Date of Award


Document Type


Degree Name

Master of Arts (MA)


College of Humanities and Social Sciences



Thesis Sponsor/Dissertation Chair/Project Chair

Monika Elbert

Committee Member

Alyce Miller

Committee Member

Jonathan Greenberg


Edith Wharton (1862-1937)--Criticism and interpretation, Henry James (1843-1916)--Criticism and interpretation, Master and servant in literature, Henry James (1843-1916)--Turn of the screw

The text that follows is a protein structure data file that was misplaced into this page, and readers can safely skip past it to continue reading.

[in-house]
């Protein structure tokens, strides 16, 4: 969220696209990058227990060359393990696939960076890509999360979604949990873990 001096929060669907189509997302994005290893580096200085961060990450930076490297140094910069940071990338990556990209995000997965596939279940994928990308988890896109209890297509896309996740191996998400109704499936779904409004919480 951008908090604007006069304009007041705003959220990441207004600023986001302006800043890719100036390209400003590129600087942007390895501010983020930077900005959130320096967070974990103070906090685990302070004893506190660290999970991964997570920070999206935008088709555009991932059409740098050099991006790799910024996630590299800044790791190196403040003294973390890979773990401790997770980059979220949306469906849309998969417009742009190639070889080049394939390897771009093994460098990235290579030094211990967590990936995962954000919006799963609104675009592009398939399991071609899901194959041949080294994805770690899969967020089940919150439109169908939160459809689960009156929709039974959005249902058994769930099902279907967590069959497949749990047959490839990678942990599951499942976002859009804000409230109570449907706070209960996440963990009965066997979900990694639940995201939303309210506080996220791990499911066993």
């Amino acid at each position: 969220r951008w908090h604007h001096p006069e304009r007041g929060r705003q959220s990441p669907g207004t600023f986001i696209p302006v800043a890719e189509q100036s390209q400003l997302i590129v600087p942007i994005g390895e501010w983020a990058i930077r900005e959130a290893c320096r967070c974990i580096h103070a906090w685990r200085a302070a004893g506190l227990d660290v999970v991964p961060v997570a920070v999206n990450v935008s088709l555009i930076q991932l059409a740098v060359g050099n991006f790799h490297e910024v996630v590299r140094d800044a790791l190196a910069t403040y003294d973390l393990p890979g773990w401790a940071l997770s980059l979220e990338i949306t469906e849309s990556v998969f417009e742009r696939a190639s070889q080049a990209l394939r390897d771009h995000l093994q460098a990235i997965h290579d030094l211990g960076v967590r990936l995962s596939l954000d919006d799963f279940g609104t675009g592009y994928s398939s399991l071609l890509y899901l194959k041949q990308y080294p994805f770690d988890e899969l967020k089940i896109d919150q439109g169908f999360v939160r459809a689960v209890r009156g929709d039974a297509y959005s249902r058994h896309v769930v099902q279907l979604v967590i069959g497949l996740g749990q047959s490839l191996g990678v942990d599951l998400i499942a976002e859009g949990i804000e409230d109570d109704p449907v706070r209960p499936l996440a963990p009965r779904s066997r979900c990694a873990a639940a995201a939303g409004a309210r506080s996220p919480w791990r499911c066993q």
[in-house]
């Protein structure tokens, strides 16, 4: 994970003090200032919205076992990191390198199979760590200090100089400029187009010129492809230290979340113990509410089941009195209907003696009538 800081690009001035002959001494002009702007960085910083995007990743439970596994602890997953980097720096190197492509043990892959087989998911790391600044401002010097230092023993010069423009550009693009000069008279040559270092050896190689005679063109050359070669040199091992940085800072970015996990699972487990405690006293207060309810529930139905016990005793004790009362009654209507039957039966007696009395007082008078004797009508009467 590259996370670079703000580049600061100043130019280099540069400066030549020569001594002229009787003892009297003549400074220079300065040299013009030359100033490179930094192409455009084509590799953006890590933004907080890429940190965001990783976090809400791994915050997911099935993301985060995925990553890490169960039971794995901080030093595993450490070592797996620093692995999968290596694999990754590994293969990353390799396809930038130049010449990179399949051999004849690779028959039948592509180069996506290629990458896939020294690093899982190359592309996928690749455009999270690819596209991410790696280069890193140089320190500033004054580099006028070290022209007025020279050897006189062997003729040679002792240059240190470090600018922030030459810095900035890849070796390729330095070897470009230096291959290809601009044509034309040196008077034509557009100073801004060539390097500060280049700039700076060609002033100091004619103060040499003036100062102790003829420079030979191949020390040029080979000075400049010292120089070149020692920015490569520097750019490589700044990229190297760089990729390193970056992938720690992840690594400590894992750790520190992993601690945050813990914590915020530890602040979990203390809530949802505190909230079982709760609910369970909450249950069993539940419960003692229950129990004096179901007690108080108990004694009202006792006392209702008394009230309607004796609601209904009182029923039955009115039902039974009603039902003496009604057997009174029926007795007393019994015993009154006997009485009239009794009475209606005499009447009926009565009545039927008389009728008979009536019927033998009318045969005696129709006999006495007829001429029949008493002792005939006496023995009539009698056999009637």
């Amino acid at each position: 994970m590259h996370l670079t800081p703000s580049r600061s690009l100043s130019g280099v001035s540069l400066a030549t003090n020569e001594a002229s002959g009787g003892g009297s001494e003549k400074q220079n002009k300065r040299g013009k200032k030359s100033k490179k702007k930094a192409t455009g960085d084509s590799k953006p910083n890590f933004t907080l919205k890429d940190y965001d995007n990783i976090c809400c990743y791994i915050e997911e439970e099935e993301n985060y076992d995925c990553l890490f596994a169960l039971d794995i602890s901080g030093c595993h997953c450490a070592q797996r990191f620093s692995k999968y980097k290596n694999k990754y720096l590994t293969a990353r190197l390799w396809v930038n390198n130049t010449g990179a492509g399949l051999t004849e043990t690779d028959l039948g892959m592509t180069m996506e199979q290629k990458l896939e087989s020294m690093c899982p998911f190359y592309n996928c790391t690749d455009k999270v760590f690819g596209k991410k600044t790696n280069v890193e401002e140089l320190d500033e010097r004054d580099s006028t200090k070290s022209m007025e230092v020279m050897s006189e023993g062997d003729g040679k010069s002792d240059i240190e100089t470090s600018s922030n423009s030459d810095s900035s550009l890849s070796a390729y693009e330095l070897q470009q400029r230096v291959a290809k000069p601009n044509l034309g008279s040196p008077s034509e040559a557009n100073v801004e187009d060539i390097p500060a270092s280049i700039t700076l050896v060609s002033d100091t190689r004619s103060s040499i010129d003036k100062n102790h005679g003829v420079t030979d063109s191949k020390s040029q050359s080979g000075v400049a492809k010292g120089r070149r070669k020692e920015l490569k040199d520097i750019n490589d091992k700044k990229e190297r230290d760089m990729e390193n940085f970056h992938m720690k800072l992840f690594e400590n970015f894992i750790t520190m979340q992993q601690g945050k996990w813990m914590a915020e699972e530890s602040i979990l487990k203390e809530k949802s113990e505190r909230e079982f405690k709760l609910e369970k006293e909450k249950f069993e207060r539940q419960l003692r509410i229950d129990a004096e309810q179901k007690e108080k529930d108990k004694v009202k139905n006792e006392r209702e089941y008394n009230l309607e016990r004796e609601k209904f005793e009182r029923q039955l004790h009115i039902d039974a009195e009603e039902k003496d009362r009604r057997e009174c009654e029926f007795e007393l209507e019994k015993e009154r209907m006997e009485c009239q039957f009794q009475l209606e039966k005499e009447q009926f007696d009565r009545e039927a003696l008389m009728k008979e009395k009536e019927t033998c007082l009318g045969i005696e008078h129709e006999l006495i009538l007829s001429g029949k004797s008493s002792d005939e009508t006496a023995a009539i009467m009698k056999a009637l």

The aim of this thesis is to investigate the relationship between the master and the servant in Edith Wharton’s ghost stories and Henry James’s The Turn o f the Screw. I have used the theory of Michel Foucault’s Panopticon to investigate how the idea of being watched and observed can influence the behavior of both the master and servant and how this impacts their relationships. In Wharton’s ghost stories, I argue that she is opening a discussion on the ruling class versus the serving class and how societal pressures influence and often control these relationships, or, in many cases, imagined relationships. I am not arguing that Wharton is taking sides with either the serving class or ruling class. Instead, her stories are reflective of the cultural shift occurring in the economic classes and her own person experiences as being a wealthy member of society. Similarly, Henry James uses the servants in his story, The Turn of the Screw, to provide commentary on the servant master relationship as well as the search for personal identity in the serving class during this time of cultural shift. His heavily the serving class and how they are affected by being watched. Through watching, he is able to showcase how behavior and personal identity can be manipulated in the serving and ruling classes.

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